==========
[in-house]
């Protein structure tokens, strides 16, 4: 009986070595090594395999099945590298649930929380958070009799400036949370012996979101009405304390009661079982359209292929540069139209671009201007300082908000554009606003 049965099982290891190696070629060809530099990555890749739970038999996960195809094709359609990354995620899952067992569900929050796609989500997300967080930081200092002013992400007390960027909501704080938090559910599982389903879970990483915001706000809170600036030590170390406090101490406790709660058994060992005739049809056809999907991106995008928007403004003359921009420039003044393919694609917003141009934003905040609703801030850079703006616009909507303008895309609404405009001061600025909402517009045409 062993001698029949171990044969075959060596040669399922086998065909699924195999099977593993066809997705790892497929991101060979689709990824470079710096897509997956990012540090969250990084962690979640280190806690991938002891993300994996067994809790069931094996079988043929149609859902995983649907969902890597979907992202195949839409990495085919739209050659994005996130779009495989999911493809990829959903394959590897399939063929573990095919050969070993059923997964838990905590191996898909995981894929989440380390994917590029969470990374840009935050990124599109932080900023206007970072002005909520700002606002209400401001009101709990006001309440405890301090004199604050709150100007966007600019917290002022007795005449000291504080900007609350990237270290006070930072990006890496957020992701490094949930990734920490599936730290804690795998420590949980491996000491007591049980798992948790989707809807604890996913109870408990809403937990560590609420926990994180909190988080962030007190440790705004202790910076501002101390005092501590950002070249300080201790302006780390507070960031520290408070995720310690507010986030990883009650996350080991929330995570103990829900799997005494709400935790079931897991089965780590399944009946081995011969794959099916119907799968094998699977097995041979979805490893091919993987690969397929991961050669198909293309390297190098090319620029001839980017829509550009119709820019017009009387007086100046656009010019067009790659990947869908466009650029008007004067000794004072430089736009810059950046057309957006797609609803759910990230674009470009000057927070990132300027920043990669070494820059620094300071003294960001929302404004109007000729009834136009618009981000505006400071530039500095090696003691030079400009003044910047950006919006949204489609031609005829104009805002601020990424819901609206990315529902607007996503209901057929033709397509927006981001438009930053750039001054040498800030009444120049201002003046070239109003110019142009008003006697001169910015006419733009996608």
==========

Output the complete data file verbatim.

[in-house]
């Protein structure tokens, strides 16, 4: 009986070595090594395999099945590298649930929380958070009799400036949370012996979101009405304390009661079982359209292929540069139209671009201007300082908000554009606003 049965099982290891190696070629060809530099990555890749739970038999996960195809094709359609990354995620899952067992569900929050796609989500997300967080930081200092002013992400007390960027909501704080938090559910599982389903879970990483915001706000809170600036030590170390406090101490406790709660058994060992005739049809056809999907991106995008928007403004003359921009420039003044393919694609917003141009934003905040609703801030850079703006616009909507303008895309609404405009001061600025909402517009045409 062993001698029949171990044969075959060596040669399922086998065909699924195999099977593993066809997705790892497929991101060979689709990824470079710096897509997956990012540090969250990084962690979640280190806690991938002891993300994996067994809790069931094996079988043929149609859902995983649907969902890597979907992202195949839409990495085919739209050659994005996130779009495989999911493809990829959903394959590897399939063929573990095919050969070993059923997964838990905590191996898909995981894929989440380390994917590029969470990374840009935050990124599109932080900023206007970072002005909520700002606002209400401001009101709990006001309440405890301090004199604050709150100007966007600019917290002022007795005449000291504080900007609350990237270290006070930072990006890496957020992701490094949930990734920490599936730290804690795998420590949980491996000491007591049980798992948790989707809807604890996913109870408990809403937990560590609420926990994180909190988080962030007190440790705004202790910076501002101390005092501590950002070249300080201790302006780390507070960031520290408070995720310690507010986030990883009650996350080991929330995570103990829900799997005494709400935790079931897991089965780590399944009946081995011969794959099916119907799968094998699977097995041979979805490893091919993987690969397929991961050669198909293309390297190098090319620029001839980017829509550009119709820019017009009387007086100046656009010019067009790659990947869908466009650029008007004067000794004072430089736009810059950046057309957006797609609803759910990230674009470009000057927070990132300027920043990669070494820059620094300071003294960001929302404004109007000729009834136009618009981000505006400071530039500095090696003691030079400009003044910047950006919006949204489609031609005829104009805002601020990424819901609206990315529902607007996503209901057929033709397509927006981001438009930053750039001054040498800030009444120049201002003046070239109003110019142009008003006697001169910015006419733009996608």